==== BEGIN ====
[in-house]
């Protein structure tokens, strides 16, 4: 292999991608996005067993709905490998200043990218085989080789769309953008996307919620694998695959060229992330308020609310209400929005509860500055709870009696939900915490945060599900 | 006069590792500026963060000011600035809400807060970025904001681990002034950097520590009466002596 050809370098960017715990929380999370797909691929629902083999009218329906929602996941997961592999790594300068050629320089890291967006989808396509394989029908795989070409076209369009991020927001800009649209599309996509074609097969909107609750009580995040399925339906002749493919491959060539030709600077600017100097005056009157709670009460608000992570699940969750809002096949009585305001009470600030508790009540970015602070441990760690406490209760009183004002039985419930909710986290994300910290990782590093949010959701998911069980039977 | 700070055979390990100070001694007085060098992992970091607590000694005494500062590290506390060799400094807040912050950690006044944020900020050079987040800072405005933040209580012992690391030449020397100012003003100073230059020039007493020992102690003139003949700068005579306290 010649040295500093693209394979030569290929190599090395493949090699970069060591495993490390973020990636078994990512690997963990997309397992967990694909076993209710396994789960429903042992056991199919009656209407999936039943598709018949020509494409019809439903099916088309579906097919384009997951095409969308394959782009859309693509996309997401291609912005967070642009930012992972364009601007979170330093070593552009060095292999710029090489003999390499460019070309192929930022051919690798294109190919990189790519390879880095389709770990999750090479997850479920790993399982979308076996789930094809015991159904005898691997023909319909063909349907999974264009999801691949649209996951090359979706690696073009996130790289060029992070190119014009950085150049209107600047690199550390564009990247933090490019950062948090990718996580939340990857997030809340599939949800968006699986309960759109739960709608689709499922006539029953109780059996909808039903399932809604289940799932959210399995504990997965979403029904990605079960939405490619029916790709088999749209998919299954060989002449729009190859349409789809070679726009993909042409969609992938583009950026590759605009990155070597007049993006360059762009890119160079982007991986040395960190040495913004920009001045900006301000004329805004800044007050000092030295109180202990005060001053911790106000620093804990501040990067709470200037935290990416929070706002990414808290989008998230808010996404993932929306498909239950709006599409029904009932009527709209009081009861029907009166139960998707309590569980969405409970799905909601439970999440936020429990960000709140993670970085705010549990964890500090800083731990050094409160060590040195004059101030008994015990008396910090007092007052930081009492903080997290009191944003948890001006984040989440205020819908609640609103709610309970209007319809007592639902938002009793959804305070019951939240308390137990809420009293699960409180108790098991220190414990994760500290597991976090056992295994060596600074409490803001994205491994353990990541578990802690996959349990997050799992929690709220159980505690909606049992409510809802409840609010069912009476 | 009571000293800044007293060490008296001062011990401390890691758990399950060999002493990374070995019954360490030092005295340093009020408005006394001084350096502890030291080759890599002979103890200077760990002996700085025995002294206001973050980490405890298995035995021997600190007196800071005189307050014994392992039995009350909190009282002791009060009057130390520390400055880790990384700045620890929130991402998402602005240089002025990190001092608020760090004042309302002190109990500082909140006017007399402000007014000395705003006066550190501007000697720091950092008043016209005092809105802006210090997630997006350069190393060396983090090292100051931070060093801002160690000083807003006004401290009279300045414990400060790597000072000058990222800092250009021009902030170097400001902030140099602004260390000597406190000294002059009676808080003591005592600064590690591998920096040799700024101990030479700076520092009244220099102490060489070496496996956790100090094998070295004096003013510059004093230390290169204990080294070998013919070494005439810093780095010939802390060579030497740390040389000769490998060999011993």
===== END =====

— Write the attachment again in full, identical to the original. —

[in-house]
């Protein structure tokens, strides 16, 4: 292999991608996005067993709905490998200043990218085989080789769309953008996307919620694998695959060229992330308020609310209400929005509860500055709870009696939900915490945060599900 | 006069590792500026963060000011600035809400807060970025904001681990002034950097520590009466002596 050809370098960017715990929380999370797909691929629902083999009218329906929602996941997961592999790594300068050629320089890291967006989808396509394989029908795989070409076209369009991020927001800009649209599309996509074609097969909107609750009580995040399925339906002749493919491959060539030709600077600017100097005056009157709670009460608000992570699940969750809002096949009585305001009470600030508790009540970015602070441990760690406490209760009183004002039985419930909710986290994300910290990782590093949010959701998911069980039977 | 700070055979390990100070001694007085060098992992970091607590000694005494500062590290506390060799400094807040912050950690006044944020900020050079987040800072405005933040209580012992690391030449020397100012003003100073230059020039007493020992102690003139003949700068005579306290 010649040295500093693209394979030569290929190599090395493949090699970069060591495993490390973020990636078994990512690997963990997309397992967990694909076993209710396994789960429903042992056991199919009656209407999936039943598709018949020509494409019809439903099916088309579906097919384009997951095409969308394959782009859309693509996309997401291609912005967070642009930012992972364009601007979170330093070593552009060095292999710029090489003999390499460019070309192929930022051919690798294109190919990189790519390879880095389709770990999750090479997850479920790993399982979308076996789930094809015991159904005898691997023909319909063909349907999974264009999801691949649209996951090359979706690696073009996130790289060029992070190119014009950085150049209107600047690199550390564009990247933090490019950062948090990718996580939340990857997030809340599939949800968006699986309960759109739960709608689709499922006539029953109780059996909808039903399932809604289940799932959210399995504990997965979403029904990605079960939405490619029916790709088999749209998919299954060989002449729009190859349409789809070679726009993909042409969609992938583009950026590759605009990155070597007049993006360059762009890119160079982007991986040395960190040495913004920009001045900006301000004329805004800044007050000092030295109180202990005060001053911790106000620093804990501040990067709470200037935290990416929070706002990414808290989008998230808010996404993932929306498909239950709006599409029904009932009527709209009081009861029907009166139960998707309590569980969405409970799905909601439970999440936020429990960000709140993670970085705010549990964890500090800083731990050094409160060590040195004059101030008994015990008396910090007092007052930081009492903080997290009191944003948890001006984040989440205020819908609640609103709610309970209007319809007592639902938002009793959804305070019951939240308390137990809420009293699960409180108790098991220190414990994760500290597991976090056992295994060596600074409490803001994205491994353990990541578990802690996959349990997050799992929690709220159980505690909606049992409510809802409840609010069912009476 | 009571000293800044007293060490008296001062011990401390890691758990399950060999002493990374070995019954360490030092005295340093009020408005006394001084350096502890030291080759890599002979103890200077760990002996700085025995002294206001973050980490405890298995035995021997600190007196800071005189307050014994392992039995009350909190009282002791009060009057130390520390400055880790990384700045620890929130991402998402602005240089002025990190001092608020760090004042309302002190109990500082909140006017007399402000007014000395705003006066550190501007000697720091950092008043016209005092809105802006210090997630997006350069190393060396983090090292100051931070060093801002160690000083807003006004401290009279300045414990400060790597000072000058990222800092250009021009902030170097400001902030140099602004260390000597406190000294002059009676808080003591005592600064590690591998920096040799700024101990030479700076520092009244220099102490060489070496496996956790100090094998070295004096003013510059004093230390290169204990080294070998013919070494005439810093780095010939802390060579030497740390040389000769490998060999011993």